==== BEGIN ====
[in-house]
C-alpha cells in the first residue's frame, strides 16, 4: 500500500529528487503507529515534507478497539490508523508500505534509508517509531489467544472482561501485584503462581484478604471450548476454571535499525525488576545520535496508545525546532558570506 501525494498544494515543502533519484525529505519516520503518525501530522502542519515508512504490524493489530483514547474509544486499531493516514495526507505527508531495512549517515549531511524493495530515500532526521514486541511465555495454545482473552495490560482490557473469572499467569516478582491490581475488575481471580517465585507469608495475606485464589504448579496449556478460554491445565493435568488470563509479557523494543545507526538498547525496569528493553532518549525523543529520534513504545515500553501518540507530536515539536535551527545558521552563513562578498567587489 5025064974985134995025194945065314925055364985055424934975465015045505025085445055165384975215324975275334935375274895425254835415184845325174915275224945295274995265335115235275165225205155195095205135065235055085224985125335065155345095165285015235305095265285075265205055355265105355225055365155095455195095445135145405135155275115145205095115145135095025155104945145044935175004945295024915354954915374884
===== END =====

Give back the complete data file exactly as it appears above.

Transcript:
[in-house]
C-alpha cells in the first residue's frame, strides 16, 4: 500500500529528487503507529515534507478497539490508523508500505534509508517509531489467544472482561501485584503462581484478604471450548476454571535499525525488576545520535496508545525546532558570506 501525494498544494515543502533519484525529505519516520503518525501530522502542519515508512504490524493489530483514547474509544486499531493516514495526507505527508531495512549517515549531511524493495530515500532526521514486541511465555495454545482473552495490560482490557473469572499467569516478582491490581475488575481471580517465585507469608495475606485464589504448579496449556478460554491445565493435568488470563509479557523494543545507526538498547525496569528493553532518549525523543529520534513504545515500553501518540507530536515539536535551527545558521552563513562578498567587489 5025064974985134995025194945065314925055364985055424934975465015045505025085445055165384975215324975275334935375274895425254835415184845325174915275224945295274995265335115235275165225205155195095205135065235055085224985125335065155345095165285015235305095265285075265205055355265105355225055365155095455195095445135145405135155275115145205095115145135095025155104945145044935175004945295024915354954915374884